34. Sun, C.; Zhang, Y.; Ruan, C.; Yin, C.; Wang, X.; Wang, Y.; Yu, W.W. Efficient and stable white LEDs with silica-coated inorganic perovskite quantum dots. Adv. Mater. 2016, 28, 10088–10094. [Google Scholar] [CrossRef] [PubMed]
  35. Chen, W.; Shi, T.; Du, J.; Zang, Z.; Yao, Z.; Li, M.; Sun, K.; Hu, W.; Leng, Y.; Tang, X. Highly stable silica-wrapped Mn-doped CsPbCl3 quantum dots for bright white light-emitting devices. ACS Appl. Mater. Interfaces 2018, 10, 43978–43986. [Google Scholar] [CrossRef] [PubMed]
  36. Zeng, F.-L.; Yang, M.; Qin, J.-L.; Teng, F.; Wang, Y.-Q.; Chen, G.-X.; Wang, D.-W.; Peng, H.-S. Ultrastable luminescent organic–inorganic perovskite quantum dots via surface engineering: Coordination of methylammonium bromide and covalent silica encapsulation. ACS Appl. Mater. Interfaces 2018, 10, 42837–42843. [Google Scholar] [CrossRef] [PubMed]
  37. Yang, M.; Peng, H.-S.; Zeng, F.-L.; Teng, F.; Qu, Z.; Yang, D.; Wang, Y.-Q.; Chen, G.-X.; Wang, D.-w. In situ silica coating-directed synthesis of orthorhombic methylammonium lead bromide perovskite quantum dots with high stability. J. Colloid Interface Sci. 2018, 509, 32–38. [Google Scholar] [CrossRef]
  38. Luo, B.; Pu, Y.C.; Lindley, S.A.; Yang, Y.; Lu, L.; Li, Y.; Li, X.; Zhang, J.Z. Organolead halide perovskite nanocrystals: Branched capping ligands control crystal size and stability. Angew. Chem. Int. Ed. 2016, 55, 8864–8868. [Google Scholar] [CrossRef] [PubMed] [Green Version]
  39. Smith, A.M.; Mancini, M.C.; Nie, S. Second window for in vivo imaging. Nat. Nanotechnol. 2009, 4, 710–711. [Google Scholar] [CrossRef] [Green Version]
  40. He, K.; Shen, C.; Zhu, Y.; Chen, X.; Bi, Z.; Marimuthu, T.; Xu, G.; Xu, X. Stable Luminescent CsPbI3 Quantum Dots Passivated by (3-Aminopropyl) triethoxysilane. Langmuir 2020, 36, 10210–10217. [Google Scholar] [CrossRef] [PubMed]
  41. Zhang, C.; Zhang, A.; Liu, T.; Zhou, L.; Zheng, J.; Zuo, Y.; He, Y.; Li, J. A facile method for preparing Yb3+-doped perovskite nanocrystals with ultra-stable near-infrared light emission. RSC Adv. 2020, 10, 17635–17641. [Google Scholar] [CrossRef]
  42. Sun, C.; Shen, X.; Zhang, Y.; Wang, Y.; Chen, X.; Ji, C.; Shen, H.; Shi, H.; Wang, Y.; William, W.Y. Highly luminescent, stable, transparent and flexible perovskite quantum dot gels towards light-emitting diodes. Nanotechnology 2017, 28, 365601. [Google Scholar] [CrossRef] [PubMed]
  43. Zhong, Q.; Cao, M.; Hu, H.; Yang, D.; Chen, M.; Li, P.; Wu, L.; Zhang, Q. One-pot synthesis of highly stable CsPbBr3@ SiO2 core–shell nanoparticles. ACS Nano 2018, 12, 8579–8587. [Google Scholar] [CrossRef] [PubMed]
Figure 1. Schematic of the air-synthesis method for preparation of FAPbI3 NCs.
Figure 1. Schematic of the air-synthesis method for preparation of FAPbI3 NCs.
Biosensors 11 00440 g001
Figure 2. FTIR spectra of APTES and FAPbI3 NCs.
Figure 2. FTIR spectra of APTES and FAPbI3 NCs.
Biosensors 11 00440 g002
Figure 3. HRTEM images of (a) PNPs and (b) PNCs.
Figure 3. HRTEM images of (a) PNPs and (b) PNCs.
Biosensors 11 00440 g003
Figure 4. FESEM images of (a) PNP and (b) PNC powders.
Figure 4. FESEM images of (a) PNP and (b) PNC powders.
Biosensors 11 00440 g004
Figure 5. (a) Photographs of FAPbI3 NCs solvent (from left to right: 0.25–1.0 mL of APTES) under room light and the UV light respectively; (b) the PL spectra of FAPbI3 NCs with different amount of APTES, and (c) photographs of FAPbI3 and FAPbI3NCs powders under room light and UV light.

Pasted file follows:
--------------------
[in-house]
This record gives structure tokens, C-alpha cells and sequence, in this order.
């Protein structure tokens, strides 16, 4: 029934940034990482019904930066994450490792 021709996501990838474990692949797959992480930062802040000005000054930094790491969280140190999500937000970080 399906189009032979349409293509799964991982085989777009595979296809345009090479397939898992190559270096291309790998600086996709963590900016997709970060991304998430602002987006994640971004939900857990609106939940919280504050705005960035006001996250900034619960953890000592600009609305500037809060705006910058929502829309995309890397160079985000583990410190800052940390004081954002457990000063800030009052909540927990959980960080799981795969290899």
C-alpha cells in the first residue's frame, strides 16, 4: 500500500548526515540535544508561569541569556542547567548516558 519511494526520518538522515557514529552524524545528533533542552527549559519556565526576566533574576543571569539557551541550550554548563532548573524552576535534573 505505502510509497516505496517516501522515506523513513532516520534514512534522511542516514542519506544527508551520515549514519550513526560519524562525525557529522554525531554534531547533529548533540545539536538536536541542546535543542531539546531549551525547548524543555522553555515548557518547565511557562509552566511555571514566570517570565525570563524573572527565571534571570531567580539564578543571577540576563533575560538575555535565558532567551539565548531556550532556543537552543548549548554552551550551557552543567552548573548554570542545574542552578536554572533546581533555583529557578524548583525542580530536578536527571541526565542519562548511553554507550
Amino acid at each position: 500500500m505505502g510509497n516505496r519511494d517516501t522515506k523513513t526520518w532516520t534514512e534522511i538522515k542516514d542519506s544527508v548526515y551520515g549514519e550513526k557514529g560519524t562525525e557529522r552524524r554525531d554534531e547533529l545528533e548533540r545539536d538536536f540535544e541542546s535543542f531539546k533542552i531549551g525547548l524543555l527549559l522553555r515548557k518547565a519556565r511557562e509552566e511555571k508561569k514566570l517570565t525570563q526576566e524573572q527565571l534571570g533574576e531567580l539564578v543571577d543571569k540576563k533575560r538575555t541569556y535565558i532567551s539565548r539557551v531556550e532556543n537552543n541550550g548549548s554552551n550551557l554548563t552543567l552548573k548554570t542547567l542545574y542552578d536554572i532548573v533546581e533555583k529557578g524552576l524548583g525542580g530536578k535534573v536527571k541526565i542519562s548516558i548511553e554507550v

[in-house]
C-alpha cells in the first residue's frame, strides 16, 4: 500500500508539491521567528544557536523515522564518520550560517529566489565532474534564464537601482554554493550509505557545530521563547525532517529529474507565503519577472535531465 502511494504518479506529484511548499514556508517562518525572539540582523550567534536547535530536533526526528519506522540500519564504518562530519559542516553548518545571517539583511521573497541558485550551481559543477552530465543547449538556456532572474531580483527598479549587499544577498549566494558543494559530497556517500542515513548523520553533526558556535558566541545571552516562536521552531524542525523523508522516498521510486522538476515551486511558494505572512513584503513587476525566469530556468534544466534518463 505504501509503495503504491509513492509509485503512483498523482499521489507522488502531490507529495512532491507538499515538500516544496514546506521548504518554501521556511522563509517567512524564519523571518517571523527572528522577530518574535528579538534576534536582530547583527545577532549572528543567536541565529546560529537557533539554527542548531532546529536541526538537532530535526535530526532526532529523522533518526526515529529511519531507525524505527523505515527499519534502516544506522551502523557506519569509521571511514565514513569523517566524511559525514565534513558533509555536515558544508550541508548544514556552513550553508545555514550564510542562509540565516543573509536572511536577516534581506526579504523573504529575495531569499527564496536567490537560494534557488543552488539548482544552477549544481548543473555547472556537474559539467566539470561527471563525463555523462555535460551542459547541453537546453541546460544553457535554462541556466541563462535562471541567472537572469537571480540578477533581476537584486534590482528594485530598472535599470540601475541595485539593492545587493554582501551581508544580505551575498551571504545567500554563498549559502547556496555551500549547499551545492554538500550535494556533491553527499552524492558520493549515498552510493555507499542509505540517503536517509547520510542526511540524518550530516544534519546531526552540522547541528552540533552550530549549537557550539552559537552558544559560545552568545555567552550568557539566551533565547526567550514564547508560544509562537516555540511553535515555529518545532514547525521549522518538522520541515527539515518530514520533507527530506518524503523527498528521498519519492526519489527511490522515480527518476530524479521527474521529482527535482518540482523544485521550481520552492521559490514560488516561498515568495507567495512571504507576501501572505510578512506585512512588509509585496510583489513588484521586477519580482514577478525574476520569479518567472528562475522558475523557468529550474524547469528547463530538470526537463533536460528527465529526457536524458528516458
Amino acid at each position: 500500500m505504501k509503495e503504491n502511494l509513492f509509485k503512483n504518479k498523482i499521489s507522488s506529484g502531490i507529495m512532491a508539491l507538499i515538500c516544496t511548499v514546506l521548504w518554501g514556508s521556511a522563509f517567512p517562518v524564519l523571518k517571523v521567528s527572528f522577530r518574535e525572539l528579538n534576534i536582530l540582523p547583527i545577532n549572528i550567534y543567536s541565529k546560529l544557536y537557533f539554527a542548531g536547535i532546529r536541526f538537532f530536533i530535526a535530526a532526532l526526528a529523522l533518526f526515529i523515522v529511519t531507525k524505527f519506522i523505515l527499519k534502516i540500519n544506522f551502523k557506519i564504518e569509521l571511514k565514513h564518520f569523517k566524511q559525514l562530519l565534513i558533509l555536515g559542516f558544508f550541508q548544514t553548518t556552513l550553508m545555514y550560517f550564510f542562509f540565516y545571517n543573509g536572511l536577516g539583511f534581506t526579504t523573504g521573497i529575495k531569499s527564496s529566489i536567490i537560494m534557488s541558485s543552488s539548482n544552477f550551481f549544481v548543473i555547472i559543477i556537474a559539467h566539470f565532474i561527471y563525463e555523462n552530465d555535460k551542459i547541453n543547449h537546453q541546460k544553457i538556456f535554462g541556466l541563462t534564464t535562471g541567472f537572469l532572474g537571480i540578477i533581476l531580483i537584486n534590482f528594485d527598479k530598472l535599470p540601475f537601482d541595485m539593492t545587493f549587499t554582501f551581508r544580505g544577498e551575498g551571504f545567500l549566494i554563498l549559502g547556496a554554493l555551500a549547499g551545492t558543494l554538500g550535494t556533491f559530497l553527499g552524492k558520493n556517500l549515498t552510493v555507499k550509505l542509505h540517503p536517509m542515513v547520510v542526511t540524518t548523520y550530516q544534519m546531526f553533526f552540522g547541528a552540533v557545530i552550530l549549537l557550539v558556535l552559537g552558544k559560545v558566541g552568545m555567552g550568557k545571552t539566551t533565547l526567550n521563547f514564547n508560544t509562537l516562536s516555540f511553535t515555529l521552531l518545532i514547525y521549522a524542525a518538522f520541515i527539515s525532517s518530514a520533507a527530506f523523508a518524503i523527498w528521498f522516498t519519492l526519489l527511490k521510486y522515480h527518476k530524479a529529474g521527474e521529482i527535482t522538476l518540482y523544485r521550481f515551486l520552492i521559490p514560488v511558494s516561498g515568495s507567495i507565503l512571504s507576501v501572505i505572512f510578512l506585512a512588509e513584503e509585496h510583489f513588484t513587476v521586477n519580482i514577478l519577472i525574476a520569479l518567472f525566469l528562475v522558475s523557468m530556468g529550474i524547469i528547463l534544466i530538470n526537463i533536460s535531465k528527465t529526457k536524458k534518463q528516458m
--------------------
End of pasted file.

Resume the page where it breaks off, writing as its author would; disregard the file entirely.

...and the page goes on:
Figure 5. (a) Photographs of FAPbI3 NCs solvent (from left to right: 0.25–1.0 mL of APTES) under room light and the UV light respectively; (b) the PL spectra of FAPbI3 NCs with different amount of APTES, and (c) photographs of FAPbI3 and FAPbI3NCs powders under room light and UV light.
Biosensors 11 00440 g005
Figure 6. The PL spectra of FAPbI3 (a) PNP and (b) PNC powders stored in air after different days; (c) the intensity of the PL peaks under the DI water as a function of times for FAPbI3 NPN and PNC-dispersed solutions. The insets show the photographs of the FAPbI3 NPNs and PNCs added into water after 16 min.
Figure 6. The PL spectra of FAPbI3 (a) PNP and (b) PNC powders stored in air after different days; (c) the intensity of the PL peaks under the DI water as a function of times for FAPbI3 NPN and PNC-dispersed solutions. The insets show the photographs of the FAPbI3 NPNs and PNCs added into water after 16 min.
Biosensors 11 00440 g006
Figure 7. The photographs of the blue chip (455 nm) and the blue chip consisting of FAPbI3NCs under the (a) room light and (b) the NIR-LED devices EL spectrum.
Figure 7. The photographs of the blue chip (455 nm) and the blue chip consisting of FAPbI3NCs under the (a) room light and (b) the NIR-LED devices EL spectrum.
Biosensors 11 00440 g007
Publisher’s Note: MDPI stays neutral with regard to jurisdictional claims in published maps and institutional affiliations.

Share and Cite

MDPI and ACS Style

Chen, L.-C.; Chao, L.-W.; Xu, C.-Y.; Hsu, C.-H.; Lee, Y.-T.; Xu, Z.-M.; Lin, C.-C.; Tseng, Z.-L. Room-Temperature Synthesis of Air-Stable Near-Infrared Emission in FAPbI3 Nanoparticles Embedded in Silica. Biosensors 2021, 11, 440.

AMA Style

Chen L-C, Chao L-W, Xu C-Y, Hsu C-H, Lee Y-T, Xu Z-M, Lin C-C, Tseng Z-L. Room-Temperature Synthesis of Air-Stable Near-Infrared Emission in FAPbI3 Nanoparticles Embedded in Silica. Biosensors. 2021; 11(11):440.

Chicago/Turabian Style

Chen, Lung-Chien, Li-Wei Chao, Chen-Yu Xu, Chih-Hung Hsu, Yi-Ting Lee, Zi-Min Xu, Chun-Cheng Lin, and Zong-Liang Tseng. 2021. "Room-Temperature Synthesis of Air-Stable Near-Infrared Emission in FAPbI3 Nanoparticles Embedded in Silica" Biosensors 11, no. 11: 440.

Note that from the first issue of 2016, this journal uses article numbers instead of page numbers. See further details here.

Article Metrics

Back to TopTop